I believe I have added my coffee theory here before. I am a coffee drinker who used to try to abstain for at least a day or two before a fast to try to get ahead of the withdrawal symptoms. Really, a week was recommended, but that was torturous. I now drink a lot of water, eat a meal with carbs and low-salt (before Yom Kippur, that would be more of a Shabbos-type meal as there is a source for that--Challah, fish, chicken soup, roast chicken and potato kugel) and then... plain, non-creamy cake with a large coffee. Finish with more water. Loading up on a big coffee immediately before the fast has "tricked" my system into thinking that I have not stopped drinking it for the day. I do not get my withdrawal headache and fast quite well. I believe the pacing of the meal and the drinking is quite important. Always start the meal earlier than you think, eat slower, and take breaks, make sure the dessert comes at least 15 minutes before the start of the fast so you will have a bit of room to drink the last couple of cups of water.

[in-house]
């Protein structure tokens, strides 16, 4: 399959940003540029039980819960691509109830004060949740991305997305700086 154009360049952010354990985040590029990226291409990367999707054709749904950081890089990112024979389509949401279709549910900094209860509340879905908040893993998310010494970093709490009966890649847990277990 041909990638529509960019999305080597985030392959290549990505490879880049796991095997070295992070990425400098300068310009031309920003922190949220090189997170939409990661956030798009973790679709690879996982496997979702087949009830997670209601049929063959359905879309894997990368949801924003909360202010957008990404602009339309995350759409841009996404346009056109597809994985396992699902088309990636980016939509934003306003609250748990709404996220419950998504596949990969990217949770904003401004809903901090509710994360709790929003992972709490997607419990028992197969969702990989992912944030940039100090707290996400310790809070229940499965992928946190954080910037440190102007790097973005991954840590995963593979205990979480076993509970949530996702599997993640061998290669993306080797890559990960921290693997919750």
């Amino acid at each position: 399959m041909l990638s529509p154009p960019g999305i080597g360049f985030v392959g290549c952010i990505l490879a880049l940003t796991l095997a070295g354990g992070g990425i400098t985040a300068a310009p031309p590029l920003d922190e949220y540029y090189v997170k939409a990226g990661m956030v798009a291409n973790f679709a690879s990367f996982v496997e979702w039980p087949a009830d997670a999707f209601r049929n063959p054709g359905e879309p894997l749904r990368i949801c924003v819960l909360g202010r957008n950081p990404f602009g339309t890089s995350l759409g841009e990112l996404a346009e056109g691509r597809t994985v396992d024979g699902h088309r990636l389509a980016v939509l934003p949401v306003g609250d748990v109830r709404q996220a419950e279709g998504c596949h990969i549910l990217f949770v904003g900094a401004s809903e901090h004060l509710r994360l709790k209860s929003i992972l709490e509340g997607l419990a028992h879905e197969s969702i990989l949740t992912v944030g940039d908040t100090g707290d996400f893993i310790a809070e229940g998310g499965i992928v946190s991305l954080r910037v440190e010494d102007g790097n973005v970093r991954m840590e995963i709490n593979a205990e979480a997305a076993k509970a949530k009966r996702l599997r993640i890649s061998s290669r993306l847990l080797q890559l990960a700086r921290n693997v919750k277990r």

1. re: cappucino

                    I am a coffee drinker as well....ple explain - that one large coffee before the fast , lasts until the following evening ? no caffeine headache ?

                    1. re: georgeliot

                      I would love to hear if my method works for others so please let me know if you try it. The day before the fast, I have my regular amount of coffee (one or two cups--usually two) and then I drink a big coffee right before it begins chased with a cup or two of water. It really does work. Somehow, I guess my withdrawal symptoms would kick in somewhere at the 24 or 25 hour mark and the fast is over at that point. Please try it and let me know.

                      1. re: cappucino

                        Cappucino, I just tried your method -- a coffee Shabbos morning, then another followed by a couple of cups water just before the fast. My son was worried it would dehydrate me, but I felt okay ... and none of the usual headachy caffeine withdrawal. Thank you for the suggestion.

                        1. re: almond tree

                          Thanks for the feedback almond tree. As for me, it worked again this year. So far--no headache. And I never had to give up the coffee. More responses would be great.

                          1. re: cappucino

                            A gatorade about an hour before the fast starts is a great help for me.

                  2. re: DeisCane

                    Sorry, I meant an *extra* liter of water.